I think all the potential variations of applications are possible. But many are highly unlikely to present but as in the video sometimes.

  7. #7
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    Okinawan karate does have a South China root and its combat origin is intact but the rage after WW2 has been sport for competition.
    The mindset is different despite the same or similar movements are being used as part of utility and function.


    https://www.youtube.com/watch?v=Jdx5EWuxUs0
    Okinawan Old School Karata as distinct from what we see as sport Karate


    https://www.youtube.com/watch?v=UpNTwZyZZzI
    Okinawan karate Naihanchi kata

  8. #8
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    Quote Originally Posted by mawali View Post
    Okinawan karate does have a South China root and its combat origin is intact but the rage after WW2 has been sport for competition.
    The mindset is different despite the same or similar movements are being used as part of utility and function.


    https://www.youtube.com/watch?v=Jdx5EWuxUs0
    Okinawan Old School Karata as distinct from what we see as sport Karate


    https://www.youtube.com/watch?v=UpNTwZyZZzI
    Okinawan karate Naihanchi kata
    Thanks for posting those!

    I agree that traditional Okinawan karate's combat roots are intact. It's obvious that when Funakoshi and others introduced karate into 'mainland' Japan, a LOT was omitted and/or modified. The Japanese/Okinawan style I studied for a period was Sh!to-ryu, which was a combination of two Okinawan systems, but it was thoroughly "Japanized". Even though my roots are Japanese (with probable Ryukyuan or Jomon) I say this. We practiced kata a lot and one-step a lot, but very little bunkai. And when bunkai was practiced it was very rudimentary stuff that seemed to take the kata movements literally and seemed impractical. The main focus of the dojo was WUKO and FAJKO sport kumite/kata. They were very good at it. The sensei was from Japan and was very good, but it wasn't the same as traditional Okinawan karate, though I did not know that back then (late 1970s).

    When the Okinawans introduced karate into Japan, it was aimed more for preparing school kids (boys) in large numbers for military service. Thus the over-simplification for teaching and 'safety' reasons. Then there was the fact that mainland Japanese were generally more competitive than Okinawans, and wanted to apply karate to a sport setting. The rules of sport karate were apparently based on/adapted from those of kendo. From what I've heard, there was also some modification of techniques/kata for aesthetic purposes, and/or to make the movements more vigorous/physically challenging. Which moved it even further away from its roots. Not to mention the Okinawans probably shafted the Japanese by withholding the true applications of a lot of the movements (for only one example, the hard "blocks"), since there was and still is discrimination against Okinawans in Japan.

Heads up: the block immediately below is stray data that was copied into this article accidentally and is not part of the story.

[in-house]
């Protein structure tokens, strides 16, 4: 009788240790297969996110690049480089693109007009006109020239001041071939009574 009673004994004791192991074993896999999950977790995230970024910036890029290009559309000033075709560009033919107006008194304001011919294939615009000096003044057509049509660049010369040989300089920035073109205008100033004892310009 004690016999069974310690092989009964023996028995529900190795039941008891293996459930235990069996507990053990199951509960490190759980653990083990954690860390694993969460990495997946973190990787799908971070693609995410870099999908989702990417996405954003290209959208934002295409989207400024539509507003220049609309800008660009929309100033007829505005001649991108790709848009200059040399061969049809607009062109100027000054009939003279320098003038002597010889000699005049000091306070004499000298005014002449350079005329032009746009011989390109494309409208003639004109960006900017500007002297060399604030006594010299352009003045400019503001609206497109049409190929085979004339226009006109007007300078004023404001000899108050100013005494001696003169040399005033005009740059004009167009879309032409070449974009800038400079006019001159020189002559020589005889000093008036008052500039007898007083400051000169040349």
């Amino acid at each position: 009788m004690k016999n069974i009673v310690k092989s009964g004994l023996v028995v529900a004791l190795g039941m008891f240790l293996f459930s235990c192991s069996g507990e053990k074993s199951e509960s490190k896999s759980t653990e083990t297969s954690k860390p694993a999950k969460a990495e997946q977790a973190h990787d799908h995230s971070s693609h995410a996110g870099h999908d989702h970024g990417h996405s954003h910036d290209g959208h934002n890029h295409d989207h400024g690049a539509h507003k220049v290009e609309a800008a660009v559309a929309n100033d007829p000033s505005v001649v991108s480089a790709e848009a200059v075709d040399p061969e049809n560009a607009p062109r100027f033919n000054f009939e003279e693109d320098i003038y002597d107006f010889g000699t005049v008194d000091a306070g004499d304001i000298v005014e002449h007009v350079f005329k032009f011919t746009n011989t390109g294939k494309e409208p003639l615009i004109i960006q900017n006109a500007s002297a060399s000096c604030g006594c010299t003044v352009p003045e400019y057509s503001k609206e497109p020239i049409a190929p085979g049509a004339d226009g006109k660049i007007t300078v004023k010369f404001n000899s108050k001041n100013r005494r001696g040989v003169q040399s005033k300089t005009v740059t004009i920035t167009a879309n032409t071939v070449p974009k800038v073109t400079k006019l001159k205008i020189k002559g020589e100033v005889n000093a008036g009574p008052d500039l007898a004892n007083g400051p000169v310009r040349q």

American karate champion Joe Lewis studied Shorin-ryu karate while stationed in Okinawa and got his black belt in a year. And while he was rough and tumble and became a great sport karate fighter, it's almost for certain that his knowledge of traditional Okinawan karate applications would have been at a fairly rudimentary level at best. It was basically a hard-core crash course. As it likely would have been for any of the U.S. servicemen who studied karate in Okinawa in the late 1950s/early '60s.
    Last edited by Jimbo; 12-13-2016 at 09:32 AM.

  9. #9
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    One of the many legends that I was taught ( and this was probably true) was that because the teaching of "TE" was hidden and private, taught only within family circles, it was trained at night, in seclusion, in very small groups and it was very much a "crash course" in which a person was able to fight very quickly and effectively against UNTRAINED attackers.
    Within a few months one could escape and survive an attack, within a year one could beat the untrained and within 3 years, beat someone with some fighting experience ( but untrained).
    The training was hard and tough, lots of conditioning and sparring with forms as a way to catalogue the moves and to condition the body ( sanchin).
    Defense were typically against surprise attacks, grabs and such.
    Psalms 144:1
    Praise be my Lord my Rock,
    He trains my hands for war, my fingers for battle !

  10. #10
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    That makes a lot of sense. I had heard that training was conducted in secret at night, but had not heard the details you've shared. I do believe that in the past, MA was meant to be functional at fighting fairly quickly. IMO, there wasn't the '10 years to become effective' that some MA systems tout. There isn't the time if you have an immediate need to defend yourself. So I suppose in a sense they were all crash courses. I'm sure greater detail came later, as they progressed.

    I believe the difference between that and the way the American servicemen were taught in Okinawa in the late '50s/early '60s is that they were (for the most part) *probably* not taught beyond a rudimentary level, technique and detail-wise. Many of them did become very effective fighters anyway, though. But the Okinawans probably taught them much in the same way they taught the Japanese; at a more superficial level.